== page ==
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Reviewed July 2010

What is the official name of the TREX1 gene?

The official name of this gene is “three prime repair exonuclease 1.”

TREX1 is the gene's official symbol. The TREX1 gene is also known by other names, listed below.

Read more about gene names and symbols on the About page.

What is the normal function of the TREX1 gene?

The TREX1 gene provides instructions for making the 3-prime repair exonuclease 1 enzyme. This enzyme is a DNA exonuclease, which means it trims molecules of DNA by removing DNA building blocks (nucleotides) from the ends of the molecules. In this way, it breaks down unneeded DNA molecules or fragments that may be generated during copying (replication) of cells' genetic material in preparation for cell division, DNA repair, cell death, and other processes.

How are changes in the TREX1 gene related to health conditions?

Aicardi-Goutieres syndrome - caused by mutations in the TREX1 gene

At least 16 mutations in the TREX1 gene have been identified in people with Aicardi-Goutieres syndrome. Most of these mutations are believed to prevent the production of the 3-prime repair exonuclease 1 enzyme. Researchers suggest that the absence of this enzyme may result in an accumulation of unneeded DNA and RNA in cells. These DNA and RNA molecules may be mistaken by cells for those of viral invaders, triggering immune system reactions that result in severe brain dysfunction (encephalopathy), skin lesions, and other signs and symptoms of Aicardi-Goutieres syndrome.

other disorders - caused by mutations in the TREX1 gene

Mutations in the TREX1 gene have also been identified in people with other disorders involving the immune system. These disorders include a chronic inflammatory disease called systemic lupus erythematosus (SLE), including a rare form of SLE called chilblain lupus that mainly affects the skin.

TREX1 gene mutations have also been found in people with a disorder called autosomal dominant retinal vasculopathy with cerebral leukodystrophy, which affects the brain and the blood vessels in the specialized light-sensitive tissue that lines the back of the eye (the retina).

As in Aicardi-Goutieres syndrome, absence or impaired function of the 3-prime repair exonuclease 1 enzyme may cause immune system dysfunction that damages the brain, skin, blood vessels, and other parts of the body in these conditions. It is not clear why mutations in the same gene cause several different disorders.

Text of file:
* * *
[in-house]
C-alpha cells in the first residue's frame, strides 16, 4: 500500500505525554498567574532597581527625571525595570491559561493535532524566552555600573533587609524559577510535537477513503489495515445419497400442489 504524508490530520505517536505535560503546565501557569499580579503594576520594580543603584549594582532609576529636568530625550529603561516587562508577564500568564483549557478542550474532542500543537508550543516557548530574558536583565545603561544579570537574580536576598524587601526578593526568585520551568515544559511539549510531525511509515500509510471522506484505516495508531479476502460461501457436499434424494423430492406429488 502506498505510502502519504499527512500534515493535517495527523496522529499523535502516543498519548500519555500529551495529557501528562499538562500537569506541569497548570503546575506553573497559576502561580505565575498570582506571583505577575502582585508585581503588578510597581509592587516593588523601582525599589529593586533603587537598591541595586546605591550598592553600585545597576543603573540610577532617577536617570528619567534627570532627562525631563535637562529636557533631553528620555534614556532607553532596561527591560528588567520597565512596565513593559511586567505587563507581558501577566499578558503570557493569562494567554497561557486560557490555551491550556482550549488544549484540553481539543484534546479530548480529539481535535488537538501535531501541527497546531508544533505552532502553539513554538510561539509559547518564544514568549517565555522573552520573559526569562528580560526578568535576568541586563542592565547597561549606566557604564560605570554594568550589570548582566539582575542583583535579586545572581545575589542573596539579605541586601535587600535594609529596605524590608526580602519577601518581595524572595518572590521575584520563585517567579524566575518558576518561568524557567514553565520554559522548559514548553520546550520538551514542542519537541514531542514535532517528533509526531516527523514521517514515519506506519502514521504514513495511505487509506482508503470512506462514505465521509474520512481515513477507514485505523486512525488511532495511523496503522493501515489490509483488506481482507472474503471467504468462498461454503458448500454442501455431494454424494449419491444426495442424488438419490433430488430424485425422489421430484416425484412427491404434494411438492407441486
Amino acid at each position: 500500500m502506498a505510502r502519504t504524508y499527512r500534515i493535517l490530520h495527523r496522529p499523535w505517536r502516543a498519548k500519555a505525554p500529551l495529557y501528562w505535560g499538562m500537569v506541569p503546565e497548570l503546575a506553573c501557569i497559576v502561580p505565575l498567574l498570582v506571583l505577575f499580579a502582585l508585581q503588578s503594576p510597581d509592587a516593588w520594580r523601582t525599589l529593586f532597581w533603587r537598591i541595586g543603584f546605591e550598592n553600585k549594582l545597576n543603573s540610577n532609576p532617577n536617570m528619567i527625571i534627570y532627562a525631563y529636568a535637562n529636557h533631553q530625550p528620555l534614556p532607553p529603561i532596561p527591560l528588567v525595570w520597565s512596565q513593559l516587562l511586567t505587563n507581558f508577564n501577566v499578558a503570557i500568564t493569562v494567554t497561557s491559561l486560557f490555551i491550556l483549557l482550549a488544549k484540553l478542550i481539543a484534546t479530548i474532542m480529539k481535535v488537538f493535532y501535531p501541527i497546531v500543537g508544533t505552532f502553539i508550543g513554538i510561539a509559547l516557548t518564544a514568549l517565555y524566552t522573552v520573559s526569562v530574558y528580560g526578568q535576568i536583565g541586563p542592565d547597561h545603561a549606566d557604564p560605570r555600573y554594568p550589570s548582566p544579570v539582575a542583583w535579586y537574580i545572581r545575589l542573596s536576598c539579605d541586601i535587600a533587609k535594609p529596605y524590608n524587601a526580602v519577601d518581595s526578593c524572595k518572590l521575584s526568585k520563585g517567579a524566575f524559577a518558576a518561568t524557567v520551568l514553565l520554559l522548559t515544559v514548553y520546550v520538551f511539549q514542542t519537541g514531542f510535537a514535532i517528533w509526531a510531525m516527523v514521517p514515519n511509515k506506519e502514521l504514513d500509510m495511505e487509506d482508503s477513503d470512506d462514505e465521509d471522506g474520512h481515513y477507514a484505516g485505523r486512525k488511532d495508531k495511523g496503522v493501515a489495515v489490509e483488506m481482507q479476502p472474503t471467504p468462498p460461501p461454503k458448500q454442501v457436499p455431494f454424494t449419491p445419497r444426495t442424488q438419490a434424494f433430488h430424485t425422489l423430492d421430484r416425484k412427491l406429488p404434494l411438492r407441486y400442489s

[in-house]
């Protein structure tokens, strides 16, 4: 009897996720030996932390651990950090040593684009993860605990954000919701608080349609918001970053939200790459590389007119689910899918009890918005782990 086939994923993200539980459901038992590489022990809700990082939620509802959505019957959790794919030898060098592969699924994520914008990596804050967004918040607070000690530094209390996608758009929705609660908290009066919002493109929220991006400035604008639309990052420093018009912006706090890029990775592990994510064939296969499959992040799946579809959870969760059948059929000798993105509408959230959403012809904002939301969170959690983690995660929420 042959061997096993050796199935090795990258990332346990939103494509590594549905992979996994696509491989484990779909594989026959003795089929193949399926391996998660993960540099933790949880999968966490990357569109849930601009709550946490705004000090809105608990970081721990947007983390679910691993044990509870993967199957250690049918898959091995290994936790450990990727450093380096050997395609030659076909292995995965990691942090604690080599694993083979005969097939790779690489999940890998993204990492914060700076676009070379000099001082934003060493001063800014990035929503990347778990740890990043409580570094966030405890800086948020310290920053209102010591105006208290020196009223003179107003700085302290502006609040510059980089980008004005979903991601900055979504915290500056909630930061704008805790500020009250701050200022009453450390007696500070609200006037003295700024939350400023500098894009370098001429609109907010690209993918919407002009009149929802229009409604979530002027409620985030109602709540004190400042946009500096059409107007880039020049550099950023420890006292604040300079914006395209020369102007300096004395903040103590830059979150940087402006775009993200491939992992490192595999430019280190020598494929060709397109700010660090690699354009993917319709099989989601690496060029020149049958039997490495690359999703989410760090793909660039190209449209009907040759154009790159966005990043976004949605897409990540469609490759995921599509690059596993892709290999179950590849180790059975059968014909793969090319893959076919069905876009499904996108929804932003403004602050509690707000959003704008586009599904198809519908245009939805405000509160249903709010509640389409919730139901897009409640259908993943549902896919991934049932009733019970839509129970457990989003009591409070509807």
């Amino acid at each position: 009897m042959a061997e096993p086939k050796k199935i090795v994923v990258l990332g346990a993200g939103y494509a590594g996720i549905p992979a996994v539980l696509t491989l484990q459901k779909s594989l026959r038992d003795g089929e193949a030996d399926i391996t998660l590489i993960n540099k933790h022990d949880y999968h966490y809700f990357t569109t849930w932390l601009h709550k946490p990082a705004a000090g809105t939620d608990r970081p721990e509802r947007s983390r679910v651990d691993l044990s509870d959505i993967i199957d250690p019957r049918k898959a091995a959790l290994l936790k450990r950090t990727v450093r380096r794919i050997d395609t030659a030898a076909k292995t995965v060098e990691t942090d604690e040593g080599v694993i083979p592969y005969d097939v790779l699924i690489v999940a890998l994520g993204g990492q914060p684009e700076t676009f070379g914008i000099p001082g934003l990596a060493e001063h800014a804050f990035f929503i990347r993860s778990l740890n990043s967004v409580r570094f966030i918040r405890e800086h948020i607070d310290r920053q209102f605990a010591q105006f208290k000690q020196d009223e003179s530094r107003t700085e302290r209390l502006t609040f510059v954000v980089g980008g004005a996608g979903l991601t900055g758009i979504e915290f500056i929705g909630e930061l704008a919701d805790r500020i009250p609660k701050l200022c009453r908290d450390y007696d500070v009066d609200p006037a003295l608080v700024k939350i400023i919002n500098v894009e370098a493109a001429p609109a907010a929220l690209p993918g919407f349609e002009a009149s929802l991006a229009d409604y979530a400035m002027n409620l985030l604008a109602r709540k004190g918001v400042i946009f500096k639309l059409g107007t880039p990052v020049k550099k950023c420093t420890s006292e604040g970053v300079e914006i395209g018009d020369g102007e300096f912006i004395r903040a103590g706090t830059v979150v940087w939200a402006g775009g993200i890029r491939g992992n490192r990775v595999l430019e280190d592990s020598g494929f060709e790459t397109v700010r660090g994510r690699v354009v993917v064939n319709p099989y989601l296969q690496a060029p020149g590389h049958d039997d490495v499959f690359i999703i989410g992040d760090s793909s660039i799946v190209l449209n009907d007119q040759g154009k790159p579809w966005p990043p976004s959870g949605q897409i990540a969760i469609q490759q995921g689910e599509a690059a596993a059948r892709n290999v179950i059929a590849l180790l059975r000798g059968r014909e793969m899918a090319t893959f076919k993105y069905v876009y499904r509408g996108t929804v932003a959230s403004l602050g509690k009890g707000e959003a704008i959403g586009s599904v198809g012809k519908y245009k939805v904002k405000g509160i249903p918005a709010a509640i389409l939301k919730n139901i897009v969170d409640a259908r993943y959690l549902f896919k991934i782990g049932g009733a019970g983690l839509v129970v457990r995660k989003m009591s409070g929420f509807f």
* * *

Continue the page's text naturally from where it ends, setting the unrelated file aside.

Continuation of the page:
Genetics Home Reference provides information about systemic lupus erythematosus, which is also associated with changes in the TREX1 gene.

Where is the TREX1 gene located?

Cytogenetic Location: 3p21.31

Molecular Location on chromosome 3: base pairs 48,465,520 to 48,467,645

(Homo sapiens Annotation Release 107, GRCh38.p2) (NCBIThis link leads to a site outside Genetics Home Reference.)

The TREX1 gene is located on the short (p) arm of chromosome 3 at position 21.31.

The TREX1 gene is located on the short (p) arm of chromosome 3 at position 21.31.

More precisely, the TREX1 gene is located from base pair 48,465,520 to base pair 48,467,645 on chromosome 3.

See How do geneticists indicate the location of a gene? in the Handbook.

Where can I find additional information about TREX1?

You and your healthcare professional may find the following resources about TREX1 helpful.

You may also be interested in these resources, which are designed for genetics professionals and researchers.

What other names do people use for the TREX1 gene or gene products?

  • 3'-5' exonuclease TREX1
  • 3' repair exonuclease 1
  • AGS1
  • CRV
  • deoxyribonuclease III, dnaQ/mutD-like
  • DKFZp434J0310
  • DNase III
  • DRN3
  • three prime repair exonuclease 1 isoform a
  • three prime repair exonuclease 1 isoform b

Where can I find general information about genes?

The Handbook provides basic information about genetics in clear language.

These links provide additional genetics resources that may be useful.

What glossary definitions help with understanding TREX1?

autosomal ; autosomal dominant ; cell ; cell division ; chronic ; DNA ; DNA repair ; encephalopathy ; enzyme ; gene ; immune system ; leukodystrophy ; retina ; RNA ; syndrome ; tissue

You may find definitions for these and many other terms in the Genetics Home Reference Glossary.

See also Understanding Medical Terminology.

References (9 links)


The resources on this site should not be used as a substitute for professional medical care or advice. Users seeking information about a personal genetic disease, syndrome, or condition should consult with a qualified healthcare professional. See How can I find a genetics professional in my area? in the Handbook.

Reviewed: July 2010
Published: February 1, 2016